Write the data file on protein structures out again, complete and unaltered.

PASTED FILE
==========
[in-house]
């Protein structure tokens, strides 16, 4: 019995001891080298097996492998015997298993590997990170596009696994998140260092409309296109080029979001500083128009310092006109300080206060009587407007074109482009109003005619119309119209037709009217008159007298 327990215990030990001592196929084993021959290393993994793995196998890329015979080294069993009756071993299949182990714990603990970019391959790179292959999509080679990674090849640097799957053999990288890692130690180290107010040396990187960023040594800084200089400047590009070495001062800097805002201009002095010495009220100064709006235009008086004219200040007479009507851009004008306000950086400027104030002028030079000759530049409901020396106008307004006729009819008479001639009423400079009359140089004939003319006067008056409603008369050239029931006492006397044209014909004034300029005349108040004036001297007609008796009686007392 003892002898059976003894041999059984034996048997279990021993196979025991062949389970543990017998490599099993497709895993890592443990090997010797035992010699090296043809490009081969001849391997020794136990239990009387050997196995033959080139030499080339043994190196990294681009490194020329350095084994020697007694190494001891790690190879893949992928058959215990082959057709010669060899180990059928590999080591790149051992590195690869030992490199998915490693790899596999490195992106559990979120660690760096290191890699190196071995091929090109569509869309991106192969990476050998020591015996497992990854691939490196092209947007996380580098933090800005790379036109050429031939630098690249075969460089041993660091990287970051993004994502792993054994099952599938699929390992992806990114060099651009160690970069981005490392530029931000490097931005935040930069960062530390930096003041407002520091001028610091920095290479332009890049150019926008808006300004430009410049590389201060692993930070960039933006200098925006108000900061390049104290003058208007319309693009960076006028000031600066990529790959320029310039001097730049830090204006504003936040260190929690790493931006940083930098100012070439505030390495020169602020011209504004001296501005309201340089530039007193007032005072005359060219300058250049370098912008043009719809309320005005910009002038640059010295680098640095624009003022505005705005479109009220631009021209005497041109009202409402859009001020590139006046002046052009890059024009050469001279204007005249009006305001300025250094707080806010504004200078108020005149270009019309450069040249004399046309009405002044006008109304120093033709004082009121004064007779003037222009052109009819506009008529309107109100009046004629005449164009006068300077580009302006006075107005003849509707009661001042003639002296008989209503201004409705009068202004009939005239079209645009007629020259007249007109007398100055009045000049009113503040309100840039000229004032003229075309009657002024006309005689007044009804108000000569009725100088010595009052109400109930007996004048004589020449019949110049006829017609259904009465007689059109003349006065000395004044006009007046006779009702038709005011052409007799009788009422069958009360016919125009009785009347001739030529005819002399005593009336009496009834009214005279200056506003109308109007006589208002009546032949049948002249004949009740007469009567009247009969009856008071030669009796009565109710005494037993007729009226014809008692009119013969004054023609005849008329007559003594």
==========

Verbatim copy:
[in-house]
């Protein structure tokens, strides 16, 4: 019995001891080298097996492998015997298993590997990170596009696994998140260092409309296109080029979001500083128009310092006109300080206060009587407007074109482009109003005619119309119209037709009217008159007298 327990215990030990001592196929084993021959290393993994793995196998890329015979080294069993009756071993299949182990714990603990970019391959790179292959999509080679990674090849640097799957053999990288890692130690180290107010040396990187960023040594800084200089400047590009070495001062800097805002201009002095010495009220100064709006235009008086004219200040007479009507851009004008306000950086400027104030002028030079000759530049409901020396106008307004006729009819008479001639009423400079009359140089004939003319006067008056409603008369050239029931006492006397044209014909004034300029005349108040004036001297007609008796009686007392 003892002898059976003894041999059984034996048997279990021993196979025991062949389970543990017998490599099993497709895993890592443990090997010797035992010699090296043809490009081969001849391997020794136990239990009387050997196995033959080139030499080339043994190196990294681009490194020329350095084994020697007694190494001891790690190879893949992928058959215990082959057709010669060899180990059928590999080591790149051992590195690869030992490199998915490693790899596999490195992106559990979120660690760096290191890699190196071995091929090109569509869309991106192969990476050998020591015996497992990854691939490196092209947007996380580098933090800005790379036109050429031939630098690249075969460089041993660091990287970051993004994502792993054994099952599938699929390992992806990114060099651009160690970069981005490392530029931000490097931005935040930069960062530390930096003041407002520091001028610091920095290479332009890049150019926008808006300004430009410049590389201060692993930070960039933006200098925006108000900061390049104290003058208007319309693009960076006028000031600066990529790959320029310039001097730049830090204006504003936040260190929690790493931006940083930098100012070439505030390495020169602020011209504004001296501005309201340089530039007193007032005072005359060219300058250049370098912008043009719809309320005005910009002038640059010295680098640095624009003022505005705005479109009220631009021209005497041109009202409402859009001020590139006046002046052009890059024009050469001279204007005249009006305001300025250094707080806010504004200078108020005149270009019309450069040249004399046309009405002044006008109304120093033709004082009121004064007779003037222009052109009819506009008529309107109100009046004629005449164009006068300077580009302006006075107005003849509707009661001042003639002296008989209503201004409705009068202004009939005239079209645009007629020259007249007109007398100055009045000049009113503040309100840039000229004032003229075309009657002024006309005689007044009804108000000569009725100088010595009052109400109930007996004048004589020449019949110049006829017609259904009465007689059109003349006065000395004044006009007046006779009702038709005011052409007799009788009422069958009360016919125009009785009347001739030529005819002399005593009336009496009834009214005279200056506003109308109007006589208002009546032949049948002249004949009740007469009567009247009969009856008071030669009796009565109710005494037993007729009226014809008692009119013969004054023609005849008329007559003594």